>Conventional wisdom tells us that the remarkable demise of the Soviet Union
>in 1991 was propelled by the collapse of its socialist economy, leading the
>citizenry to peacefully sweep aside the nation's Communist leadership and
>their misbegotten socialist system. Yet, if one inquires into the
>whereabouts of the allegedly deposed Communist leaders, one finds most of
>them not languishing in exile, but still in high-level positions in the 15
>new nations that emerged from the USSR. Furthermore, most of them are a
>great deal richer than they were before the Soviet Union's demise. Two
>years after this odd revolution, 11 of these 15 new nations were headed by
>former top Communists.
>In contrast to the conventional wisdom, the Soviet revolution of 1991 was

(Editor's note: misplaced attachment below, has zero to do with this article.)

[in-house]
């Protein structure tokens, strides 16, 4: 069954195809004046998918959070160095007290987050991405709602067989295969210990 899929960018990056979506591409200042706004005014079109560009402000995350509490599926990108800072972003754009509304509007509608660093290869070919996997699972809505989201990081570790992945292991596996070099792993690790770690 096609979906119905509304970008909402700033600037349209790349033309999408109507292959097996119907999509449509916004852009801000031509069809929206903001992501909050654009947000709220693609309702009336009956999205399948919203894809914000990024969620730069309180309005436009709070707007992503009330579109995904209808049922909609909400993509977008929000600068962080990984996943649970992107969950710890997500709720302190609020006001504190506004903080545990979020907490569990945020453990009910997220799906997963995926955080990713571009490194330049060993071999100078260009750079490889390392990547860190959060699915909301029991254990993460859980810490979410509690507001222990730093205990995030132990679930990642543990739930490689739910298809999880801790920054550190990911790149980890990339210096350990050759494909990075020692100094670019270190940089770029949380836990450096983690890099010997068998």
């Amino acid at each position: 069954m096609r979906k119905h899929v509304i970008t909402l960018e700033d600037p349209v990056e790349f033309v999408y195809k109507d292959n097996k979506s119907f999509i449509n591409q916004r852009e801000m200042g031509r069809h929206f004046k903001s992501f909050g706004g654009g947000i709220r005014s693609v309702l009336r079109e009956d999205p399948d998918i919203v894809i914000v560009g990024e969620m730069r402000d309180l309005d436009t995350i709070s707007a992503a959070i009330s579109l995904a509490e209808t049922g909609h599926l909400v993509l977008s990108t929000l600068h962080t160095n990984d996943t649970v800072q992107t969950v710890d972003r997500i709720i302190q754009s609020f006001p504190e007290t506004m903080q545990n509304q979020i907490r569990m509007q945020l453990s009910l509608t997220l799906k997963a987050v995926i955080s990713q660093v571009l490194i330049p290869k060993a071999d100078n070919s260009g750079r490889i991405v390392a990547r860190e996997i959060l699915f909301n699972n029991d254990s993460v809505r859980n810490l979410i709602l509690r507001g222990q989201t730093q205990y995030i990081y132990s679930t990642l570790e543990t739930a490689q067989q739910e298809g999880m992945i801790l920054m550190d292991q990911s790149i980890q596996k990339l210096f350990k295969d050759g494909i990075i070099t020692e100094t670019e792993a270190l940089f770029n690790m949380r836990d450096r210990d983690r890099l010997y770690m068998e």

>made, not against the small elite that ran the Soviet Union, but rather by
>that elite. And it was not a collapse of the USSR's planned economy that
>drove this process, because no such collapse took place. While the Soviet
>planned economy encountered serious problems after the mid-197Os, it was
>far from collapsing at the end of the 198Os. Rather, the Soviet elite
>dismantled their own system in pursuit of personal enrichment.
>Correctly understood, the USSR's downfall was caused by the undemocratic
>features of its system, not by the failure of economic planning. This
>interpretation provides hope that a democratic form of socialism would
>bring about greatly improved living conditions and economic stability for
>all members of society, not just an elite-- whether capitalist or

[rest of the article ommitted -- that was main point]